I borrowed this eBook.
My rating for Room – 3
“Room” by Emma Donoghue (Book Website | Author Website) is a fictional, award winning book with a disturbing premise. The book tells of Ma, who has been kidnapped and locked in a room for seven years by “Old Nick”. Ma and Old Nick have a son, Jack who is also lives in the room without being able to leave.
“Room” by Emma Donoghue has a very unique perspective, the whole story is told from the view point of five year old Jack. Jack is very smart and bright, he lives happily in his own little world, unaware that there better or different things than the rigid daily routine he and Ma have devised. Ms. Donoghue does an excellent job of narrating in the voice of a five-year-old whose only friends are his Ma, inanimate objects and characters on TV.
The book was inspired by Elisabeth Fritzl’s confinement to a basement in Austria by her monstrous father who sired several children with her. However, in the book Ma and Old Nick are not related, but its distirbuing enough without incest being involved.
“Room” touches on many themes what is home (the room is Jack’s home even after they leave), relative safety (Jack has never been outside), society, happiness, too many choices and more. Ma and Jack are too unpredictable for the reader to make cliches observations about such themes, which are both intimate and global.
The first half of the book is gripping and well told. The claustrophobic, creepy and eerie feeling of a captive twenty-something woman who is trying to make a warm, fun and loving place for her beloved son comes across in a straightforward way. Even though Jack is extremely bright, almost too bright some might say, I still felt sucked into the story.
However, the second half is where the book lost me. The improbable escape, the way Ma and Jack were treated by society, professionals and their families seem too much of a stretch. After following the Elisabeth Fritzel case with some interest this part simply did not resonate with me.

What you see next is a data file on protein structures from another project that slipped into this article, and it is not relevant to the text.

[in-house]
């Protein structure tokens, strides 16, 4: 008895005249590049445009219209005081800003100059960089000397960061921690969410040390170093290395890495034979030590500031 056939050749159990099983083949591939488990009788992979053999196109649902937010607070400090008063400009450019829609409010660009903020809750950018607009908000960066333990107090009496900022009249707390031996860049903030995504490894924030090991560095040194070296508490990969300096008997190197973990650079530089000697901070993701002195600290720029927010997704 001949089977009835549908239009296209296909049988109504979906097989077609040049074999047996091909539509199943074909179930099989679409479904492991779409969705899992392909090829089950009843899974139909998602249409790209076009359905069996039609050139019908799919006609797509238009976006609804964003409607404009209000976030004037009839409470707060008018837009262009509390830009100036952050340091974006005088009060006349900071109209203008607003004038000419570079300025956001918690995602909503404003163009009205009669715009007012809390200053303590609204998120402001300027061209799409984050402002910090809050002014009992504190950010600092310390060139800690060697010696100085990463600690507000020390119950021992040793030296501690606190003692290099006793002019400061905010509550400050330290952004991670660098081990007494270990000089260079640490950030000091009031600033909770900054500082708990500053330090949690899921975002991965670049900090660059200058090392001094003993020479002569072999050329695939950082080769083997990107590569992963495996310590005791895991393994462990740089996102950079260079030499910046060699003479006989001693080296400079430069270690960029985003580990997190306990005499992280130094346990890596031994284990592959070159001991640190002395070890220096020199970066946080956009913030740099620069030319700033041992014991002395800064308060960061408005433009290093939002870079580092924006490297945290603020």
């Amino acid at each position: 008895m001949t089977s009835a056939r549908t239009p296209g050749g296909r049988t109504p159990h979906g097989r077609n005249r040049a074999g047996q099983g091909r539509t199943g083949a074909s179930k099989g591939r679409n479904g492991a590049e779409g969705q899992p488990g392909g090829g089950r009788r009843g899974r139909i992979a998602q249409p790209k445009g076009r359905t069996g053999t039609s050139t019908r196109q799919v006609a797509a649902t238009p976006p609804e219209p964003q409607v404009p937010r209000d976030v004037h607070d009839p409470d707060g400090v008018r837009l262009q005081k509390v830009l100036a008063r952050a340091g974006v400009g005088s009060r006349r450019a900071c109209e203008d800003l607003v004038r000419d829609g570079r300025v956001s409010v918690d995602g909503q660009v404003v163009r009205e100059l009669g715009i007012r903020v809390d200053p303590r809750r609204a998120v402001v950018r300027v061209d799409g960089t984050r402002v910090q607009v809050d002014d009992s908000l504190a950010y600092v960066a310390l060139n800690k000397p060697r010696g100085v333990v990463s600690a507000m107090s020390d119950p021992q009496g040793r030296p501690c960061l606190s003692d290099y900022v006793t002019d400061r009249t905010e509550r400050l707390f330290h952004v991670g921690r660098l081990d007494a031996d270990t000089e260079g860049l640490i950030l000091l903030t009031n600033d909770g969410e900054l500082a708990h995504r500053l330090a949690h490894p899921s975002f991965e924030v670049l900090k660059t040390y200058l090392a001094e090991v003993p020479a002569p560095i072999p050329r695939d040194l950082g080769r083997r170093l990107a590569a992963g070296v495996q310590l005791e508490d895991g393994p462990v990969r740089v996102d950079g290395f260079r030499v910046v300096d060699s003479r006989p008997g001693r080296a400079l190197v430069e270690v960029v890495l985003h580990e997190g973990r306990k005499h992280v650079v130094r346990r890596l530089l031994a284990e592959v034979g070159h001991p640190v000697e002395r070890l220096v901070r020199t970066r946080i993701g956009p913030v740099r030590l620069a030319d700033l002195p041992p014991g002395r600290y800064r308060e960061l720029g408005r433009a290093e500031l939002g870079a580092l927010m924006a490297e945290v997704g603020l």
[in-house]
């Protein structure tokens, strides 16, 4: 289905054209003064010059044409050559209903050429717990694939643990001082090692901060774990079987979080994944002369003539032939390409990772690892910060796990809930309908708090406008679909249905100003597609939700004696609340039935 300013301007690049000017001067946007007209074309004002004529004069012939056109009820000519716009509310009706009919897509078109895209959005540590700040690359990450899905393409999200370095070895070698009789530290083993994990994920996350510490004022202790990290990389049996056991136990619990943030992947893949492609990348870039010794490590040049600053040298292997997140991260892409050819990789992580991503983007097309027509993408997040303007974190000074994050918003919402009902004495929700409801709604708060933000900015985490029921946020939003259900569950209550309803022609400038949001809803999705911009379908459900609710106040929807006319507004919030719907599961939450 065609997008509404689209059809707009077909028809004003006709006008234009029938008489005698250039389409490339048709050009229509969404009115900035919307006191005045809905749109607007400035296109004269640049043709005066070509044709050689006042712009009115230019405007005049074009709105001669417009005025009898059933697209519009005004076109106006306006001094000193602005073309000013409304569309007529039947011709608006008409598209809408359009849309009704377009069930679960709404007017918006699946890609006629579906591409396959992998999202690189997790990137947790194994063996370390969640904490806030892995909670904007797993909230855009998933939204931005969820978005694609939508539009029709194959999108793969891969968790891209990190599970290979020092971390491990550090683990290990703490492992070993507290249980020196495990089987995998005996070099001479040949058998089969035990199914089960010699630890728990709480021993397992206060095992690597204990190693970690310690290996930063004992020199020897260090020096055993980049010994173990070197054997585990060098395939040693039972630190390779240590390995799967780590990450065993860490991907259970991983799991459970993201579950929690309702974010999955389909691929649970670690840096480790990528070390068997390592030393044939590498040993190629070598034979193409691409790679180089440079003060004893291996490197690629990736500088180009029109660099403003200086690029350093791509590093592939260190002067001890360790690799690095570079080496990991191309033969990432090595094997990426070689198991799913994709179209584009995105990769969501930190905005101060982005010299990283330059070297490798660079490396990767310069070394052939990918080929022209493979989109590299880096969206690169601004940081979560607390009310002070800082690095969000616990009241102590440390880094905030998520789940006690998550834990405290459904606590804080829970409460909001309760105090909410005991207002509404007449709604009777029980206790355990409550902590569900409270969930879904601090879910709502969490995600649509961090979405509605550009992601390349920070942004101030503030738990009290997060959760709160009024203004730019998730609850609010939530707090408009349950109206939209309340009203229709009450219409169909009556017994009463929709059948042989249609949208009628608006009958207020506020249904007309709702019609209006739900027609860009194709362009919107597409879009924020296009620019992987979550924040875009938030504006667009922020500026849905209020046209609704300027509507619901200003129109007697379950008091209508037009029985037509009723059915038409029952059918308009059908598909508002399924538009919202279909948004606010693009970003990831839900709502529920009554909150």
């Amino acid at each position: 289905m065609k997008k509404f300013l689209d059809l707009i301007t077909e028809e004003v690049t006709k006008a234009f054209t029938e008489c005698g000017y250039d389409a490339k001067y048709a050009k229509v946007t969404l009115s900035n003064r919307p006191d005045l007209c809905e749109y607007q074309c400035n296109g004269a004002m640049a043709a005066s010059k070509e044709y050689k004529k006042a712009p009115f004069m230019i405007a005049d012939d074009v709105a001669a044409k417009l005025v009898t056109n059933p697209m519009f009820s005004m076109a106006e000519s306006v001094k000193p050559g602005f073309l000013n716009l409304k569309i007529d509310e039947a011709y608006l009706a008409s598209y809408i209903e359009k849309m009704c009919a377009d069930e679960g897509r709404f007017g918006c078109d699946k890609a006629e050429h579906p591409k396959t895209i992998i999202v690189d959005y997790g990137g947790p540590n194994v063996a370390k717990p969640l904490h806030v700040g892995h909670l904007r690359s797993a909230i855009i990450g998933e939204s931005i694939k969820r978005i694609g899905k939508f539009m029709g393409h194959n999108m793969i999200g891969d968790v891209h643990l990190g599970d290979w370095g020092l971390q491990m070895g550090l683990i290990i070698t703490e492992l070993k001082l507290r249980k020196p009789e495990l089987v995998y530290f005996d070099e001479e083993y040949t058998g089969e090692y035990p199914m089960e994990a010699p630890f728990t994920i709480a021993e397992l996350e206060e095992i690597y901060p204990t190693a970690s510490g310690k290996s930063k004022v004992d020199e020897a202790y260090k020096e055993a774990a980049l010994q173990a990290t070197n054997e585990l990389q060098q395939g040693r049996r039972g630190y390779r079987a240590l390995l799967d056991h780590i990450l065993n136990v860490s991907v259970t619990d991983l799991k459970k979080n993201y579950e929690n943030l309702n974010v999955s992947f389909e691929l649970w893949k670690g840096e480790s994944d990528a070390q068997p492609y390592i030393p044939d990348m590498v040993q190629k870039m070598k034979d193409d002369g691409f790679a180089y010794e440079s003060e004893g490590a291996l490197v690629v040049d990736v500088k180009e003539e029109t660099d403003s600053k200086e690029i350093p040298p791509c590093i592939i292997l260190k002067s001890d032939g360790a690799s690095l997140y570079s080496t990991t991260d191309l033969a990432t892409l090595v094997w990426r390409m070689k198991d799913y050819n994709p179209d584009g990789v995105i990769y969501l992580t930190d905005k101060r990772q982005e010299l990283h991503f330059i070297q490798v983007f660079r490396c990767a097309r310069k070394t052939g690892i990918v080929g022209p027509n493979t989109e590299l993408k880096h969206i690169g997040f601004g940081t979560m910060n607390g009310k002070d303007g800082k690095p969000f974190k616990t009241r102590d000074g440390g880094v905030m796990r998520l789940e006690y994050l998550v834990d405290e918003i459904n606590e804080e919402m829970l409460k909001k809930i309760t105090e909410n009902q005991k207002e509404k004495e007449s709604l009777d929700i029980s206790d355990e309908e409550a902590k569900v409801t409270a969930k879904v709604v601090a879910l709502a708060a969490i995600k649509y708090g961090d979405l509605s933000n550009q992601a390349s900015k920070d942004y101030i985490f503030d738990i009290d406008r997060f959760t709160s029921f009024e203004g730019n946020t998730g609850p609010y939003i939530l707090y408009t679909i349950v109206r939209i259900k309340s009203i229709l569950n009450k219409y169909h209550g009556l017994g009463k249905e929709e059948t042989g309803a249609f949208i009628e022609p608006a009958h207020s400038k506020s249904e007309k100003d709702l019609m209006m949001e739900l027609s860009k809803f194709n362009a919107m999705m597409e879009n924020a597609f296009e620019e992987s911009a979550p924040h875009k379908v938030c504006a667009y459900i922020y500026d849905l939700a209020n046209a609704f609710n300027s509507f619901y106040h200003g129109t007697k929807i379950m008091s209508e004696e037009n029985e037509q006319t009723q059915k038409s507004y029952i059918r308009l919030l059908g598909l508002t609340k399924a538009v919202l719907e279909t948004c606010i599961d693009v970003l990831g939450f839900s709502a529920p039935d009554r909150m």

The only thing which I found believable in the second half is the way the media is portrayed. A bunch of blood suckers, if-it-bleeds-it-dies type of people who represent America’s fascination with voyeurism.
And damned be the consequences.
“Room” is still a good book and a quick read. The unique voice in which the book is told is refreshing and well worth the time to read.
The book is divided into 5 sections:
Presents: where we meet Jack and his ma who are captives in a 12×12 room of a man Jack calls “Old Nick” because he only comes at night. Jack has never known the outside world (outer-space) except a few shows on TV. When “Old Nick” comes Jack has to go into the wardrobe and counts the creaks of the bed-springs if he is still awake.
Unlying: Jack discovers the harsh truth about his world.
Dying: Jack and Ma escape. How? that you’ll have to read for yourself.
After: Trying to adjust to life after Room is tough, both for Ma who becomes instantly famous and Jack who has never even been in the sun.
Living: Ma and Jack start their new life, but can they say goodbye to their old one.
Zohar – Man of la Book
- Words in Pictures: Emma Donoghue (newstatesman.com)
- Book Review: Room by Emma Donoghue (seattlepi.com)
- Author Emma Donoghue’s Novel ‘Room’ Shortlisted for Booker Prize (towleroad.com)
- Emma Donoghue wins Writers’ Trust prize for Room (cbc.ca)